2. Schieffer: 'Hard to Tell Difference' Between Iraq & Vietnam Spin
3. NBC Hypes Allen's 'Macaca' and Heritage Stories, Puffs Opponent
4. National Review: WPost Baghdad Bureau Chief Full of Errors & Bias
5. Letterman's "Top Ten New Fall Shows on al-Jazeera"
NBC anchor Brian Williams deserves kudos for, on one night at least, giving as high a priority to declining gas prices as he and the media gave when they were rising, but then he suggested a political motive. Williams led Wednesday's NBC Nightly News by acknowledging the plunging prices and his own newscast's inaccurate predictions: "If you have filled your tank lately, then you've noticed. After some dire predictions on this broadcast and elsewhere that prices were rocketing to $4 a gallon, gas prices are coming down" to an average of $2.50 per gallon.
Reporter Anne Thompson attributed the fall to greater supplies and to no interruptions from hurricanes in the Gulf of Mexico. Thompson concluded, however, on a downbeat note: "Despite the decreases, analysts warn that we are just one hurricane or one major political crisis away from higher prices." Williams then raised wild speculation about oil executives, with the ability to open a "big spigot," manipulating prices for political advantage, "Now Anne, as you know there are skeptics and there are cynics out there who say there's nothing to make voters happier than paying less for gasoline and they're going to wonder: Did somebody just open a big spigot?" Thompson rejected his premise: "No, that's not true..."
[This item was posted Wednesday night on the MRC's blog, NewsBusters.org: newsbusters.org ]
Williams teased the September 20 NBC Nightly News: "Suddenly, prices are plummeting at the gas pump. Why now and for how long?"
Williams opened his newscast, as taken down by the MRC's Brad Wilmouth:
After outlining the increased supplied and running soundbites from happy drivers, Thompson concluded from an outside location in New York City:
Williams then asked her: "Now Anne, as you know there are skeptics and there are cynics out there who say there's nothing to make voters happier than paying less for gasoline and they're going to wonder: Did somebody just open a big spigot?"
For the second week in a row, Bob Schieffer used his Wednesday "freeSpeech" slot on the CBS Evening News with Katie Couric to forward a left of center outlook on the world. Last week, he denounced the Bush administration's "secret prisons," arguing in establishing them the U.S. has adopted "the methods of our enemies." This week, the network's Chief Washington correspondent and host of Face the Nation said he rejected equating Iraq with Vietnam, but "I am beginning to see parallels in the remarkably similar way the government then and the government now reports war news. During Vietnam, the government was on a never ending search for good news. Victory was always just around the corner. Over and over there were sightings of that light at the end of the tunnel. In 1964, a Senator returned from the war zone and declared: 'We are winning and everybody knows it, but Americans.' Sound familiar?"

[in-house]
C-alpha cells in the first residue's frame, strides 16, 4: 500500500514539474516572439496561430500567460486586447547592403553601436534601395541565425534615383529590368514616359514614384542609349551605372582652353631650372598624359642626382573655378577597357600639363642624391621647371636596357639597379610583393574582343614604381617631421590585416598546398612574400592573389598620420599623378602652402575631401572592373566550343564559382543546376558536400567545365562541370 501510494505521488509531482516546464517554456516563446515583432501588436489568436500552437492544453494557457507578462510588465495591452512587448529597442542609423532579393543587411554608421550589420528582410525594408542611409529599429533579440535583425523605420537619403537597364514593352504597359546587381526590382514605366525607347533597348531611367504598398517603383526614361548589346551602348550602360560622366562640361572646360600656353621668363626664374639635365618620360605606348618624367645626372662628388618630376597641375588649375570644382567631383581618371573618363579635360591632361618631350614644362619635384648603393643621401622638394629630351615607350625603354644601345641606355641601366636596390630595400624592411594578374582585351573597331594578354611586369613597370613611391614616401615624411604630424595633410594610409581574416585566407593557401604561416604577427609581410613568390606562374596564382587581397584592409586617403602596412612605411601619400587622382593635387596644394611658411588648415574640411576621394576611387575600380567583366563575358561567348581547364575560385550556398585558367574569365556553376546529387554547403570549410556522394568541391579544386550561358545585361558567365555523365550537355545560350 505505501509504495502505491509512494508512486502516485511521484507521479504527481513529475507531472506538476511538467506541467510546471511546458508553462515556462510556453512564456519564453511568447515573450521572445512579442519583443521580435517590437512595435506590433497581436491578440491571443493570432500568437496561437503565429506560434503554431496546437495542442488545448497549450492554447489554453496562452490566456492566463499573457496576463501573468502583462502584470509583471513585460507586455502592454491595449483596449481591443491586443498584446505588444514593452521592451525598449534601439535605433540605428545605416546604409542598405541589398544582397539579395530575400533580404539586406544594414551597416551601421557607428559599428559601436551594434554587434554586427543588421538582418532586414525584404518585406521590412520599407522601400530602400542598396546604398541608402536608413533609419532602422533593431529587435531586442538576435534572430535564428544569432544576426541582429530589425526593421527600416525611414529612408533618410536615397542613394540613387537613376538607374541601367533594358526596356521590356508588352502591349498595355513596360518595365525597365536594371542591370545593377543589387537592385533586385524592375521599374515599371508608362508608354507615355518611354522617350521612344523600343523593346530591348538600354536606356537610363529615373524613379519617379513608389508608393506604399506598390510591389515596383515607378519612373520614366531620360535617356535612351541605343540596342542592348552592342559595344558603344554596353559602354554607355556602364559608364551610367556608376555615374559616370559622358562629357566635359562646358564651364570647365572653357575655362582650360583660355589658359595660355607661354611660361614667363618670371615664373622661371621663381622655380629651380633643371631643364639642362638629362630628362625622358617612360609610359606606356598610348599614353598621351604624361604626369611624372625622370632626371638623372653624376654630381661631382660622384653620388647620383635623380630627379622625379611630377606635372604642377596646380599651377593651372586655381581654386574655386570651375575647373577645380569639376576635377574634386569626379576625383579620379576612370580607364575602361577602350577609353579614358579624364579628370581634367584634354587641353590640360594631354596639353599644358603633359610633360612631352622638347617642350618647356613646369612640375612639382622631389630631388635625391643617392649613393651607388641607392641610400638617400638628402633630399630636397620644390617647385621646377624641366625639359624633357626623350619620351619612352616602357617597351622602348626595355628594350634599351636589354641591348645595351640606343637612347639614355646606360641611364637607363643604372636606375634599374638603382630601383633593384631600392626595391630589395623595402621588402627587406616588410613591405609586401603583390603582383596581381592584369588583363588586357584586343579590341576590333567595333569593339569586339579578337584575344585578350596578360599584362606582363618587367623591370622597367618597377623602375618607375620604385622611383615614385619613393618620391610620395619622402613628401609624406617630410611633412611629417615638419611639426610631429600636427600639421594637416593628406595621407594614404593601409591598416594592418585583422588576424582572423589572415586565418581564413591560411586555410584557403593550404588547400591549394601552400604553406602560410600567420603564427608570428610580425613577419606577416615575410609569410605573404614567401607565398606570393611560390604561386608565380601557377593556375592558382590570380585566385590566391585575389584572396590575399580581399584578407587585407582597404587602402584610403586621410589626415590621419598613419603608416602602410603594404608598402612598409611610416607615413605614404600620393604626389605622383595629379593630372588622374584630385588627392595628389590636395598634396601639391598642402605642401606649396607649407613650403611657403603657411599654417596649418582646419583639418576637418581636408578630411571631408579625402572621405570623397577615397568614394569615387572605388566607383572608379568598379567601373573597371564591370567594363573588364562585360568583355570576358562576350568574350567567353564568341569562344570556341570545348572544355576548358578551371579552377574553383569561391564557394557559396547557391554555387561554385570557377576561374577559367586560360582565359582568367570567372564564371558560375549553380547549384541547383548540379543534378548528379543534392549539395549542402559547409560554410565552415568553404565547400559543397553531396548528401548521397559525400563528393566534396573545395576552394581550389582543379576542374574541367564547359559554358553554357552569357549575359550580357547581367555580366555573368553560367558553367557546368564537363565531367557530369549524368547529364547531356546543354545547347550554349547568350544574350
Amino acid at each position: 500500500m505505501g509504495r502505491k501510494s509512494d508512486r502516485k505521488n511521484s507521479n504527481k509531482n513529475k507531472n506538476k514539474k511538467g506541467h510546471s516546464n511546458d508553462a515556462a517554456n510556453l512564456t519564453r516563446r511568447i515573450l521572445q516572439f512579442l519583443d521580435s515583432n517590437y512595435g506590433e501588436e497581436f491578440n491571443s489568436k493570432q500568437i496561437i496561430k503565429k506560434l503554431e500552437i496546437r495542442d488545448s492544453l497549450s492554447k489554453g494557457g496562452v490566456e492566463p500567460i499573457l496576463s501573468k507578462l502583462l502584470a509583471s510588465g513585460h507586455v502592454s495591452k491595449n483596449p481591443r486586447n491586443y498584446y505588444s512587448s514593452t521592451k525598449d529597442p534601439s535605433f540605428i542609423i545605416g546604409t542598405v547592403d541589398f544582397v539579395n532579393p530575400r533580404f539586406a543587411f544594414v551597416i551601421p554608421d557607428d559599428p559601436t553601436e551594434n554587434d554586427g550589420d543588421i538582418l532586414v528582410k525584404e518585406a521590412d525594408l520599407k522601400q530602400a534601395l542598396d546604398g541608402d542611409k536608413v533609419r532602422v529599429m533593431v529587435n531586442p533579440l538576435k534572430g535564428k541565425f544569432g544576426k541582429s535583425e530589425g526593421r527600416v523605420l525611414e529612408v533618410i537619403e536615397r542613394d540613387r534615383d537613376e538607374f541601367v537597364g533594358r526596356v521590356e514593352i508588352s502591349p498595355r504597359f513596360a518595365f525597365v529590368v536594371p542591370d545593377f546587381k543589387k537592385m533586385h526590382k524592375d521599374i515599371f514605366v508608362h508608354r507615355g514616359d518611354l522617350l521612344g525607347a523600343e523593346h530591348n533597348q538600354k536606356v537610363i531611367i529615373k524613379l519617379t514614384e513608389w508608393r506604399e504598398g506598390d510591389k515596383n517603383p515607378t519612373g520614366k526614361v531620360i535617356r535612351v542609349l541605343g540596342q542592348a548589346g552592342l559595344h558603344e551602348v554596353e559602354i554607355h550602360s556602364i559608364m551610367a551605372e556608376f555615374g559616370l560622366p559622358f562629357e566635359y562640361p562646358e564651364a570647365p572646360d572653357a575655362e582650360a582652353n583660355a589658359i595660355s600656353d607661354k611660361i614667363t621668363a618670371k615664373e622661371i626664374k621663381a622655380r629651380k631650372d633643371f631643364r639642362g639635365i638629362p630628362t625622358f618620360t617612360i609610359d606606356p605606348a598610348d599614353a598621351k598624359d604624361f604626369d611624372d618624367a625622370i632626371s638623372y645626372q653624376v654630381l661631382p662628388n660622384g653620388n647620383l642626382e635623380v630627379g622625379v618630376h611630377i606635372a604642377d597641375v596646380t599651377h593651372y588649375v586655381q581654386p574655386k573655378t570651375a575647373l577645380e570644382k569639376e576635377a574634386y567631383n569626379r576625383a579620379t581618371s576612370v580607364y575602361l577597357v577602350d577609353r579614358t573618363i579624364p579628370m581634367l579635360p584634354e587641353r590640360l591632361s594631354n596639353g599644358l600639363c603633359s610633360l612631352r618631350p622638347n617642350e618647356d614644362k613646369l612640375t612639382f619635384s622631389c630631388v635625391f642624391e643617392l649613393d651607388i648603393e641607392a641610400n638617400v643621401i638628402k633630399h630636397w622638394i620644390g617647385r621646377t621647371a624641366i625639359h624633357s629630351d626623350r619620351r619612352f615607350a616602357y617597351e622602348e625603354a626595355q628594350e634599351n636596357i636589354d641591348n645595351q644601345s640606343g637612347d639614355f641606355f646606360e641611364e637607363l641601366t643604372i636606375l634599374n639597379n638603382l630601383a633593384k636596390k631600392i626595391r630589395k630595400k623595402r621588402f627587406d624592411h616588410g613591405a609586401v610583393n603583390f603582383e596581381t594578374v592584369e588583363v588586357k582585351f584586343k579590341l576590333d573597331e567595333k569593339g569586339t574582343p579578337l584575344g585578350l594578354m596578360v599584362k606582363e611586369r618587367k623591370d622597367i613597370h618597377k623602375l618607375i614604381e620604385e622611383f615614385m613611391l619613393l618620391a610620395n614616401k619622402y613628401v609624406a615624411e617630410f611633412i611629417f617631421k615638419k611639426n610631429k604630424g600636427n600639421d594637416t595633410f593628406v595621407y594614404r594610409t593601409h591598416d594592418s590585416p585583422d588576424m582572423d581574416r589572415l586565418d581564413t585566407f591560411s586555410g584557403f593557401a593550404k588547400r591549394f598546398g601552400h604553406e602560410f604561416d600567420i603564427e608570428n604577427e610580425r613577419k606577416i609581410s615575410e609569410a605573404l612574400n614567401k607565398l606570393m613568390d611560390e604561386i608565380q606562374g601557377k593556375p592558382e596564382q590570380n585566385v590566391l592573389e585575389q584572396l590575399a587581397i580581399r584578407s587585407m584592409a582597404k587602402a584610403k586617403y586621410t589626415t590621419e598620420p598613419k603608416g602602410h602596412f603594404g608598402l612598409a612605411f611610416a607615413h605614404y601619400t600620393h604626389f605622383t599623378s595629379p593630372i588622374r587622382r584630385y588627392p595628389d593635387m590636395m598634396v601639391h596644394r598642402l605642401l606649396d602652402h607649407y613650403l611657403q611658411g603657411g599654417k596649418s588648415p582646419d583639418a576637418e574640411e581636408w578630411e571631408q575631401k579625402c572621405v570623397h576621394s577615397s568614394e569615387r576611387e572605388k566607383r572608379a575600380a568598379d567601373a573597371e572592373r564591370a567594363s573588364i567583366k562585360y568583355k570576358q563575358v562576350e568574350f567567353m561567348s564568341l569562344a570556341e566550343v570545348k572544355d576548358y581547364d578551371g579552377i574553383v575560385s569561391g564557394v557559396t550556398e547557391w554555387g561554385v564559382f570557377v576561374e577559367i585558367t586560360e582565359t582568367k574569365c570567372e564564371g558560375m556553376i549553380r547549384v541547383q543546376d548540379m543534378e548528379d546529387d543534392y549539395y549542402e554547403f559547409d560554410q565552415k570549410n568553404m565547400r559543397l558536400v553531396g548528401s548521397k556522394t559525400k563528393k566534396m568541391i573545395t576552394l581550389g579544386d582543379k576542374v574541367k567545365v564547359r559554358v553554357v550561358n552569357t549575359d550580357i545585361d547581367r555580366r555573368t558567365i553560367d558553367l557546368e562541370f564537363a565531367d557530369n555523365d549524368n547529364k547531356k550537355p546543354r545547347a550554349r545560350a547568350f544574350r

Schieffer, anchor of the newscast until just a few weeks ago, cited some misinformation about Iraq and then argued: "Two different wars, but when the government spin machine starts spinning, it is hard to tell the difference."
Schieffer did, however, separate himself from the far-left as he acknowledged "good intentions" behind the Iraq war, concluding his piece, "Sadly, there is no difference on one point: We went to Vietnam with good intentions and a bad plan. We may have managed to do the same thing in Iraq."
[This item was posted Wednesday night on the MRC's blog, NewsBusters.org: newsbusters.org ]
(The Thursday, September 14 CyberAlert recounted how Schieffer used the "freeSpeech" segment on Wednesday's CBS Evening News to denounce the Bush administration's "secret prisons," arguing in establishing them the U.S. has adopted "the methods of our enemies." But our terrorist enemies don't put Americans into prison -- they murder Americans. Schieffer, who anchored the CBS Evening News until two weeks ago, told viewers of the broadcast now anchored by Katie Couric that he was "glad" the U.S. took the "suspected 9/11 ringleaders" out "of those secret CIA prisons. For me, it's a matter of national security -- ours. Democracies have no business running secret prisons. That's what our enemies do. If we are in a battle for the hearts and minds of people around the world, as the administration says we are, I won't feel very secure if the people around the world believe we are no different than our enemies." For more: www.mediaresearch.org )
Schieffer's "freeSpeech" commentary on the September 20 CBS Evening News with Katie Couric:
On its "freeSpeech" page, CBSNews.com has posted video of Schieffer's commentary: www.cbsnews.com
Following the Washington Post script, NBC Nightly News on Wednesday covered the Senate race in Virginia as tightening all because of Senator George Allen's bumbling. Brian Williams teased the story at the show's opening: "First an ethnic slur, now the touchy topic of his own Jewish roots. Virginia's Republican Senator is suddenly in a tight race for his own job." Chip Reid's story dwelled mostly on the Post's personal stories on Allen, and touched on issues only to allow Allen's opponent Jim Webb to denounce the Iraq War. While NBC lingered on Allen's "Macaca" remark (which they called "politically devastating") and his newly discovered Jewish roots, they completely left out the Post's front-page story on Webb's trouble with feminists over his old "Women Can't Fight" article, that said co-ed dorms at the Naval Academy are a "horny woman's dream." Instead, they promoted him as a Reagan man, noted his Marine son deployed in Iraq, and his view that Iraq is a "blunder of historic proportions."
[This item, by Tim Graham, was posted Thursday morning on the MRC's blog, NewsBusters.org: newsbusters.org ]